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A World War One Walk Around the National Memorial Arboretum

Home > Birmingham > Free | Gardens | Memorials | Remembrance Day | Walks
by Andy Coleman (subscribe)
I'm a freelance writer living in Birmingham. I like Classic Rock, 70s pop music, football and interviewing celebrities. Follow me on Twitter: @andycoleman9
Published August 13th 2014
Remembering those who fell in 1914 - 1918 conflict
Prompted by commemorations of the centenary of the outbreak of World War One I visited the National Memorial Arboretum at Alrewas, near Lichfield.

The 150 acre site opened in 2001 as a place of contemplation but it is also a valuable wildlife resource thanks to the 50,000 trees it now contains.

There are over 200 memorials to people who have served their country or died in conflict.

There are many imaginative, poignant and thought-provoking tributes but possibly the most unexpected is a colourful fairground carousel horse.

National Memorial Arboretum
Surprise: The Showmen's Guild memorial

The figure stands in a grove of trees and an inscription nearby explains that it commemorates members of the Showmen's Guild the trade association of the travelling funfair industry who died in the two world wars.

I found the memorial as I followed a World War One Poppy Field trail, a 1.5 mile walk that highlights significant tributes connected with the Great War. The map and trail details cost 2.50 from the visitor centre.

The circular stroll begins at the memorial to the Church Lads' and Church Girls' Brigade, a garden with pathways forming a cross and 22 shrubs representing the brigade members who were awarded the Victoria Cross. Twenty one of the VCs were awarded in World War One which saw 50,000 Brigade Lads serving.

National Memorial Arboretum
Last post: The Postal Workers garden

The next destination is the Postal Workers' memorial, a garden that includes vintage pillar boxes. By the end of the Great War 73,000 post office staff had enlisted in 'The Post Office Rifles', a battalion which was awarded 40 Military Crosses, 160 Military Medals and one Victoria Cross. During the war the postal service continued thanks to 35,000 women workers recruited between 1914 and 1916. During 1917 19,000 bags of mail were sent to troops in France.

National Memorial Arboretum
Firepower: Cannon benches in the Royal Artillery garden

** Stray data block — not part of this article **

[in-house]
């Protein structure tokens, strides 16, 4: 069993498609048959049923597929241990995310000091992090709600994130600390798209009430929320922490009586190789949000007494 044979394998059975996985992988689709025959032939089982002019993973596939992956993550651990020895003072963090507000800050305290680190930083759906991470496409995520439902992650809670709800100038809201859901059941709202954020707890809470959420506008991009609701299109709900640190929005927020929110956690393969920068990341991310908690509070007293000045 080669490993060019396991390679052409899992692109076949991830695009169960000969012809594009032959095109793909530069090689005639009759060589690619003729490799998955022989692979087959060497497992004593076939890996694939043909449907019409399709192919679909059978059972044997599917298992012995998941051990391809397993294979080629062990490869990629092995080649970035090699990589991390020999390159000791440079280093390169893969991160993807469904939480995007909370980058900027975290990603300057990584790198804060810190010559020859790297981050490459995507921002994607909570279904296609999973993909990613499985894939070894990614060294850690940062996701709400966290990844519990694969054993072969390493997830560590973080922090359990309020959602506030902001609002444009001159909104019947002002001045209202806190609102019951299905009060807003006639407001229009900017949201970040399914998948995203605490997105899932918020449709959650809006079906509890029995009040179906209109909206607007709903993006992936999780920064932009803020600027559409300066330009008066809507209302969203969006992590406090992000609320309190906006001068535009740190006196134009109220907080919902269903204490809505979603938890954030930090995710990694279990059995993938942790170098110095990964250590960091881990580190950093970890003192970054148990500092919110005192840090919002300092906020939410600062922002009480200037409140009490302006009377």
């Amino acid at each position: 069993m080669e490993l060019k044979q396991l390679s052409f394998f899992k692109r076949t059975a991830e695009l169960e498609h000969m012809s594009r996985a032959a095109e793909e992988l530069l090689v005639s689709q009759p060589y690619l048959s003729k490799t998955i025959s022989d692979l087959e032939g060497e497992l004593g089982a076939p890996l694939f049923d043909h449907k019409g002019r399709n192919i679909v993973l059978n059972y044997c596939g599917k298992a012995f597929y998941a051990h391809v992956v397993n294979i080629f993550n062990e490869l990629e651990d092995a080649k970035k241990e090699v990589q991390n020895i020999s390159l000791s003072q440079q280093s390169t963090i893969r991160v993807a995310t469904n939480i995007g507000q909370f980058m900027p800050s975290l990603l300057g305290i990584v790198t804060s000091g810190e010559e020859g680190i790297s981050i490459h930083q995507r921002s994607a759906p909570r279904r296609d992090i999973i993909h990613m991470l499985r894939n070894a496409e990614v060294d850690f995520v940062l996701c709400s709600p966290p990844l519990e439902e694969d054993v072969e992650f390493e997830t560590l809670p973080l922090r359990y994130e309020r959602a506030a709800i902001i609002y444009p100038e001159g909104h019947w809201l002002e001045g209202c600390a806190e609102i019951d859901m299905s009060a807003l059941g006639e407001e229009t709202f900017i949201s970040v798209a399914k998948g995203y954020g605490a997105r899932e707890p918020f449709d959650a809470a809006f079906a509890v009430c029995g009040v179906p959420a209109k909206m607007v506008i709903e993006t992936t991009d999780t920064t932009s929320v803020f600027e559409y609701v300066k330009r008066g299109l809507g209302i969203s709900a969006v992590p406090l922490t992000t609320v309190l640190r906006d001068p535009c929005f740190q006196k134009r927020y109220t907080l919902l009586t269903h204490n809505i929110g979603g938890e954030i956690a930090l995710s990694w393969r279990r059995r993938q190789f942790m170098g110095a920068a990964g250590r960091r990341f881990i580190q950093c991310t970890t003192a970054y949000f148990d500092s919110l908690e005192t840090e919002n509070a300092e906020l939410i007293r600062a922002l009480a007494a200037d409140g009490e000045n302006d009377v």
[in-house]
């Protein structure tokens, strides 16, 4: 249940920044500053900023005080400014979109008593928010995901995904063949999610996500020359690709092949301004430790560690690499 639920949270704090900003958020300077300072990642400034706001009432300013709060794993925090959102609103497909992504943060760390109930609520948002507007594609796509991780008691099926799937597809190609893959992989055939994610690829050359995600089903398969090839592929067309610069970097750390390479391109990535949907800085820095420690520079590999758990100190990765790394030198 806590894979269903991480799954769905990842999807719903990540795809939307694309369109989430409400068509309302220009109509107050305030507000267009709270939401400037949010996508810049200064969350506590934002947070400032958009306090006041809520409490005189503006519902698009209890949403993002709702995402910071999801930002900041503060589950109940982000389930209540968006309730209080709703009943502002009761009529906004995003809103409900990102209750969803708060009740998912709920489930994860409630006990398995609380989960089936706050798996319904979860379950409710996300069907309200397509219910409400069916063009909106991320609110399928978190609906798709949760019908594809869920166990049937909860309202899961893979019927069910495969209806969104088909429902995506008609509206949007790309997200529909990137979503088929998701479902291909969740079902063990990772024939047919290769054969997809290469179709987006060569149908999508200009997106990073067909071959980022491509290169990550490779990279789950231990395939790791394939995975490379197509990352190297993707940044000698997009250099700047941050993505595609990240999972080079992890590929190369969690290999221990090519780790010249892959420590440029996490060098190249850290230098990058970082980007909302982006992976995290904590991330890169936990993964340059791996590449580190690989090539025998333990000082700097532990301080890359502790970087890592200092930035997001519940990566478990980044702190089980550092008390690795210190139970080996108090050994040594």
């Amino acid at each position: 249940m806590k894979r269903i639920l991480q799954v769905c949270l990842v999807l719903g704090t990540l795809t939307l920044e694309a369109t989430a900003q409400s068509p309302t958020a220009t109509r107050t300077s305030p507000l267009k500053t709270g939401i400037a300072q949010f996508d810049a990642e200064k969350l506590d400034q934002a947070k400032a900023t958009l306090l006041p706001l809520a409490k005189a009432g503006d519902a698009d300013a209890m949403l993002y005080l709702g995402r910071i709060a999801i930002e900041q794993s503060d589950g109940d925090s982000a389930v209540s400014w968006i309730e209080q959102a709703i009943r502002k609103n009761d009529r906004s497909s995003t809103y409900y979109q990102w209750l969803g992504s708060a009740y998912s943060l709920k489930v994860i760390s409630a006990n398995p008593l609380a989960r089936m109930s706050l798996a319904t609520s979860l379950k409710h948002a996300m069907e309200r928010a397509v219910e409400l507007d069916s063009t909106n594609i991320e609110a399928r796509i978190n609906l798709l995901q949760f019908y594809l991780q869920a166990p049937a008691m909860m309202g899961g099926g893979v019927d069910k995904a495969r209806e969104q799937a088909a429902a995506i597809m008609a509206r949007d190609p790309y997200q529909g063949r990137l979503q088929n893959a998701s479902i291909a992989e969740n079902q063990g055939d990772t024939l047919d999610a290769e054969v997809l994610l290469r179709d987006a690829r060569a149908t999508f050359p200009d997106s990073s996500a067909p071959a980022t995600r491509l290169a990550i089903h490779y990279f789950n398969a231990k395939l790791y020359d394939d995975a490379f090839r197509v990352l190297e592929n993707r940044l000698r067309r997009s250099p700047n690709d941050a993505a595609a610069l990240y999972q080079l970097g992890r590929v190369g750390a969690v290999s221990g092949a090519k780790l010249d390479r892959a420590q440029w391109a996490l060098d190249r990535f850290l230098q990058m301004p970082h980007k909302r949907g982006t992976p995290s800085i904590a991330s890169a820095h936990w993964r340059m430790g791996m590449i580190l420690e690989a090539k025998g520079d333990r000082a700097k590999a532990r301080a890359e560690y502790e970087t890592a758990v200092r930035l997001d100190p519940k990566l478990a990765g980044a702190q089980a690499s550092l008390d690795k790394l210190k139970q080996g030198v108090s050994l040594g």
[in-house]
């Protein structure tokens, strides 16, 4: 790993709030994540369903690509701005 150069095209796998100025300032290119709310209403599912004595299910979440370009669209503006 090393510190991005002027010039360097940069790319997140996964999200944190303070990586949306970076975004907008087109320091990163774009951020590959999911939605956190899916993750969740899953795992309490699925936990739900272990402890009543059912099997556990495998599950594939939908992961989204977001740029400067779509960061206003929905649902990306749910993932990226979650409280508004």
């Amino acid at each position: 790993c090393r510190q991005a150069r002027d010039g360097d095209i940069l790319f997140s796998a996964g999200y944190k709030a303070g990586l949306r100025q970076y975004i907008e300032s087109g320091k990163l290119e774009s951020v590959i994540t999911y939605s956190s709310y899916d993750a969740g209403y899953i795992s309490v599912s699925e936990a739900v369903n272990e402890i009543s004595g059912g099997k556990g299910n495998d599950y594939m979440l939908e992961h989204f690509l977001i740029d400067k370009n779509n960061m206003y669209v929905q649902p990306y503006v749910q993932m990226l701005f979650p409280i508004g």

Across the way is the Royal Artillery Garden which features benches made from cannons. During World War One the Royal Artillery had three elements the Royal Horse Artillery, which supported the cavalry, the Royal Field Artillery with medium calibre guns and howitzers, and the Royal Garrison Artillery which developed from coast-based fortresses. The British Army's artillery developed very quickly until, by the end of the war, it was armed with very heavy guns that had huge destructive power.

Many of the 50,000 trees at the arboretum are dedicated to a person or organisation. The walking trail took me to a lime tree which commemorated the Inns of Court & City Yeomanry, a regiment that served at Gallipoli, Salonika in Greece, Egypt, Palestine and the Western Front. Nearby, a Rowan tree is dedicated to Flight Sub-Lieutenant Reginald Alexander John Warneford who was awarded the Victoria Cross for destroying a German airship in 1915.

National Memorial Arboretum
Peaceful: Quaker Services Memorial

The contribution made by Quakers to World War One is recalled by the Quaker Services Memorial. More than 1,000 Quakers, including Laurence Cadbury of Birmingham's famous chocolate making family, served in the Friends' Ambulance Unit, caring for injured British and French troops.

The high limestone walls of the Quaker Memorial contrasted with my next destination, the Royal British Legion Poppy Field, a wide open area ablaze with colour thanks to the carpet of wild flowers sown among an avenue of oaks. Complementing the scene is a carved wooden bench and a plaque on which is the famous poem In Flanders Fields.

National Memorial Arboretum
Famous: In Flanders Fields

At the halfway point of my walk is the Western Front Association Memorial and Wood, a grove of hornbeams, the only tree variety that survived the Somme battles in 1916.

Many British families, including mine, have connections with World War One so I was interested to see the HMS Barham Memorial. My grandfather, James Coleman, was a sailor involved in the 1916 Battle of Jutland. The British battleship HMS Barham was in the battle, the largest clash of steel ships ever seen.

National Memorial Arboretum
Jutland veteran: HMS Barham memorial

Facing the HMS Barham Memorial is a plaque recalling the role of the Submarine Service in World War One.

The walk concludes at the impressive Royal British Legion Never Forget Memorial where visitors remember their loved ones by 'planting' a wooden poppy bearing their name.

A visit to the National Memorial is always recommended but particularly during the next four years as we recall the conflict of 1914 -18.

National Memorial Arboretum
Never forget: Royal British Legion memorial

The National Memorial Arboretum, Croxall Road, Alrewas, DE13 7AR is open daily, 9am 5pm. Entry is free, though donations are appreciated.

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Why? A place to think about those who have sacrificed their lives for their country.
When: Open daily, 9am - 5pm
Phone: 01283 792 333
Where: Croxall Road, Alrewas, DE13 7AR
Cost: Free
Your Comment
The cannon bench looks amazing, but the Royal British Legion Memorial definitely takes centre stage. The poppies look like they are made of card though; surely not good in the rain?
by Bastion Harrison (score: 4|12626) 2844 days ago
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